11. Kiyani P, Farahpour N. Evaluation of performance of the vestibular proprioception and vision systems on postural control of old men. Iran J Ageing. 2015; 10(3):44-53. https://www.sid.ir/en/journal/ViewPaper.aspx?ID=580067
  12. Kashani VO, Zarifkar M, Alinaghipoor Z. Determining validity and reliability of the Persian version of Activities-specific Balance Confidence Scale for elderly. Koomesh. 2018; 20(4):705-12. http://koomeshjournal.semums.ac.ir/article-1-3728-en.html
  13. Feshki F, Banaei Far A, Kasbparast M. The effects of a 6-week selected balance and Cawthorne-Cooksey exercises on static balance and mobility in female patients with multiple sclerosis. Med J. 2020; 10(3):169-76. [DOI:10.32598/ptj.10.3.449.1]
  14. Asadi Samani Z, Rahnama N, Reisi J, Lenjan Nejadian S. Correlation between new activity-based balance index with accelerometer data and postural balance in elderly woman. Koomesh. 2020; 22(1):92-8. [DOI:10.29252/koomesh.22.1.92]
  15. Song GB, Park EC. Effects of neck and trunk stabilization exercise on balance in older adults. J Korean Physic Ther. 2016; 28(4):221-6. [DOI:10.18857/jkpt.2016.28.4.221]
  16. Brachman A, Marszałek W, Kamieniarz A, Michalska J, Pawłowski M, Akbaş A, et al. The effects of exergaming training on balance in healthy elderly women-a pilot study. Int J Environ Res Public Health. 2021; 18(4):1412. [DOI:10.3390/ijerph18041412] [PMID] [PMCID]
  17. Abarghuei AF, Fadavi-Ghaffar M, Tousi S, Amini M, Salehi AR. Effect of cawthorne and cooksey exercises on balance and quality of life of 60 to 80 year-old individuals in Shiraz: A randomized clinical trial. Med J Islam Repub Iran. 2018; 23(4):32:74. [DOI:10.14196/mjiri.32.74] [PMID] [PMCID]
  18. Fernanda de Mattos, Neiva Leite, Arthur Pitta, Paulo Cesar Barauce Bento. Effects of aquatic exercise on muscle strength and functional performance of individuals with osteoarthritis: A systematic review. Rev Bras Reumatol; 2016; 6(6):530-42. [DOI:10.1016/j.rbre.2016.09.003] [PMID]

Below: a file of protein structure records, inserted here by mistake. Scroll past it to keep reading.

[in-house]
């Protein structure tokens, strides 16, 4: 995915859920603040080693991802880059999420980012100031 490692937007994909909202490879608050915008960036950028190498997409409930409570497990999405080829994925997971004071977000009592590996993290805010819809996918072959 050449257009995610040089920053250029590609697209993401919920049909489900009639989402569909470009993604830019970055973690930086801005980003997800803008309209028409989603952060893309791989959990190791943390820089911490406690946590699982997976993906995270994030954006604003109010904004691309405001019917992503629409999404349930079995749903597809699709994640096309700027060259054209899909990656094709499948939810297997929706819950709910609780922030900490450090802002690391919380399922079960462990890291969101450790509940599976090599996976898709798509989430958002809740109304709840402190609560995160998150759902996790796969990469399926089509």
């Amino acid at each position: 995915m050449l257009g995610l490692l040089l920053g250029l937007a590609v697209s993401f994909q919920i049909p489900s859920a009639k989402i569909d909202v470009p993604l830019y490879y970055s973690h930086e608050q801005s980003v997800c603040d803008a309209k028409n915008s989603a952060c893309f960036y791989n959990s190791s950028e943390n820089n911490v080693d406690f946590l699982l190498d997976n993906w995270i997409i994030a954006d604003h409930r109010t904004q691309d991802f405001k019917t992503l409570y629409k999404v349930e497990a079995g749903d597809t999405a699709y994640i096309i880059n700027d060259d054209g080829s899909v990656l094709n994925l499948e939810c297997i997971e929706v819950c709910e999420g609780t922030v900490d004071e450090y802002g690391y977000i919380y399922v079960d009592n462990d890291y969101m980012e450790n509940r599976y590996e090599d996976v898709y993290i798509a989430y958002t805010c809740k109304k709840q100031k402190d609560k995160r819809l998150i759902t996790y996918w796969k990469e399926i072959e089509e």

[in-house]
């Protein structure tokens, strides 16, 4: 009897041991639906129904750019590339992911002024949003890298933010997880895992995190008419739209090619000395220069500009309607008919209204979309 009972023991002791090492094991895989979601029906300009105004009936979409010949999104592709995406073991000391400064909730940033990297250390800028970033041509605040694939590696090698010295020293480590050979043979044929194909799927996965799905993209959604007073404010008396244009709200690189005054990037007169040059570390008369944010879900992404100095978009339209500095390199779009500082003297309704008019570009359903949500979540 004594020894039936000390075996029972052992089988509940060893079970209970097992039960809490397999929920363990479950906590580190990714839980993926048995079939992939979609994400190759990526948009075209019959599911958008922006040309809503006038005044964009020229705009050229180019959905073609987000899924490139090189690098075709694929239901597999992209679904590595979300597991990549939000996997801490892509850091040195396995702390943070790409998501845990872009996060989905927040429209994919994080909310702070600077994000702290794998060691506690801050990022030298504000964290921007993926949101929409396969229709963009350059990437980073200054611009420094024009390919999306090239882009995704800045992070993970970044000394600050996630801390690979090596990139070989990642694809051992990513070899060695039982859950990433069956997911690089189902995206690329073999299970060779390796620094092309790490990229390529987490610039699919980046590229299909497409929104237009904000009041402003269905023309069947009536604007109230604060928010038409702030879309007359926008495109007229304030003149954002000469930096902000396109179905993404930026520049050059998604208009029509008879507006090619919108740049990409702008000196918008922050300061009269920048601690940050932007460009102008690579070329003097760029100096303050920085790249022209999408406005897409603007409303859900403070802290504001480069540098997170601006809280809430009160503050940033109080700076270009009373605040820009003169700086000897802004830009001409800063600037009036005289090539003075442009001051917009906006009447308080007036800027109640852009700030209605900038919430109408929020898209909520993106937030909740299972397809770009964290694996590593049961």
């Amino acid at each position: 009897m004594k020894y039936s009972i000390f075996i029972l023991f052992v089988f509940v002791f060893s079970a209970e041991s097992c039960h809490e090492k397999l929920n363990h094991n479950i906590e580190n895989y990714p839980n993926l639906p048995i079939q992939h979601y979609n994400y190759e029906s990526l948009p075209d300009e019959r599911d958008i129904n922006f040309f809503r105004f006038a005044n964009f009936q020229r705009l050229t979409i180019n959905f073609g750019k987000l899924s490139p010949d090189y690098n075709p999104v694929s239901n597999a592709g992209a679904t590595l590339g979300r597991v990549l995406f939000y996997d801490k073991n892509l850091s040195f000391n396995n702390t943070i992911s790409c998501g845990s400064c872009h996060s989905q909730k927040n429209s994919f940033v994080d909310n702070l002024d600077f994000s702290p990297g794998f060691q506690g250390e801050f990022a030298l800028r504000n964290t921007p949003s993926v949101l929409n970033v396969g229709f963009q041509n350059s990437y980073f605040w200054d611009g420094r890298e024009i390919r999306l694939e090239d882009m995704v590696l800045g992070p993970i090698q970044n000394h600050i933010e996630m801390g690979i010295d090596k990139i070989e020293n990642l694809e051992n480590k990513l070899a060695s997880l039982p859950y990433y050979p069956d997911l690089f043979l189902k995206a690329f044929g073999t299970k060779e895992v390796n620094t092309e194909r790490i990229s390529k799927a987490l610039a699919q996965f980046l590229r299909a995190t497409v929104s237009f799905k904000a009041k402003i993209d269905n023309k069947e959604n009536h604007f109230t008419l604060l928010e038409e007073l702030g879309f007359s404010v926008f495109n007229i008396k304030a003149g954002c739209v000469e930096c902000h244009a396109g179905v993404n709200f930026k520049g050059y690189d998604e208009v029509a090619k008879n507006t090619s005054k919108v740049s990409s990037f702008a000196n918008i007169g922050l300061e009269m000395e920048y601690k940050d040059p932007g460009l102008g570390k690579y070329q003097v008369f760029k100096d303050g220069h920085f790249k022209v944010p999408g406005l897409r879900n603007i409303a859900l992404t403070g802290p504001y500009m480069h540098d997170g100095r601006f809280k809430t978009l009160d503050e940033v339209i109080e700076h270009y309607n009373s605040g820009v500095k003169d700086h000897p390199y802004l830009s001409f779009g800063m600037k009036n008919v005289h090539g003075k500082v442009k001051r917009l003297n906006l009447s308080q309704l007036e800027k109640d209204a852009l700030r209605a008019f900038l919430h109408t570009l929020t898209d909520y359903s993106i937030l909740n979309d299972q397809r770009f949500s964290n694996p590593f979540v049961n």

19. Kamranifaraz N, letafatkar A, Javdaneh N. The effect of a compound exercises in the water on muscle strength, flexibility, and quality of life of elderly women 60-70 years old in Tehran. Nursing J Vulnerable. 2017; 3(9):24-37. http://njv.bpums.ac.ir/article-1-751-en.html
  20. Mirzaeian E, Kazemzade Y, Sokhangooei Y. Effect of 8 weeks of water exercises on static and dynamic balance, walking, strength of the lower extremity of elderly women. Presented at: The first National Conference of Sports Science Research New findings in the field of health, prevention, heroes and Tourism. 03 August 2017. Ahvaz; Shahid Chamran University of Ahvaz. https://www.en.symposia.ir/CDLC01
  21. Zambare PD, Soni N, Sharma P. Effect of Cawthorne and Cooksey exercise program on balance and likelihood of fall in older women. Indian J Physiother Occup Ther. 2015; 9(3):55. [DOI:10.5958/0973-5674.2015.00095.7]
  22. Ribeiro AD, Pereira JS. Balance improvement and reduction of likelihood of falls in older women after Cawthorne and Cooksey exercises. Brazil J Otorhinolaryngol. 2015; 71(1):38-46. [DOI:10.1016/S1808-8694(15)31283-0]
  23. Mahmoudi S, Heyrani A. The effect of 8 weeks of core stability and core stability_mindfulness exercises on the balance of older women in nursing centers of Kermanshah. J Motor Behav Sci. 2020; 3(3):247-56. http://www.jmbs.ir/article_118233.html?lang=en
  24. Jiakponnah NN, Unson C, Chukwurah QC. Correlates of strength and balance training exercises in older African American adults. Gerontologist. 2021; gnab016. [DOI:10.1093/geront/gnab016] [PMID]
  25. Gill TM, Pahor M, Guralnik JM, McDermott MM, King AC, Buford TW; LIFE Study Investigators, et al. Effect of structured physical activity on prevention of serious fall injuries in adults aged 70-89: Randomized clinical trial (LIFE Study). BMJ. 2016; 352:i245. [DOI:10.1136/bmj.i245] [PMID] [PMCID]
  26. Farsi A, Abdoli B, Baraz P. The effect of balance, strength and combined training on balance in elderly women. Salmand. 2015; 10(3):54-61. https://salmandj.uswr.ac.ir/article-1-726-en.html
  27. Behm DG, Muehlbauer T, Kibele A, Granacher U. Effects of strength training using unstable surfaces on strength, power and balance performance across the lifespan: A systematic review and meta-analysis. Sports Med. 2015; 45(12):1645-69. [DOI:10.1007/s40279-015-0384-x] [PMID] [PMCID]
Type of Study: Research | Subject: Special
Received: 2021/01/9 | Accepted: 2021/02/16 | Published: 2021/06/21

Rights and permissions
Creative Commons License This work is licensed under a Creative Commons Attribution-NonCommercial 4.0 International License.

© 2022 CC BY-NC 4.0 | Journal of Sport Biomechanics

Designed & Developed by : Yektaweb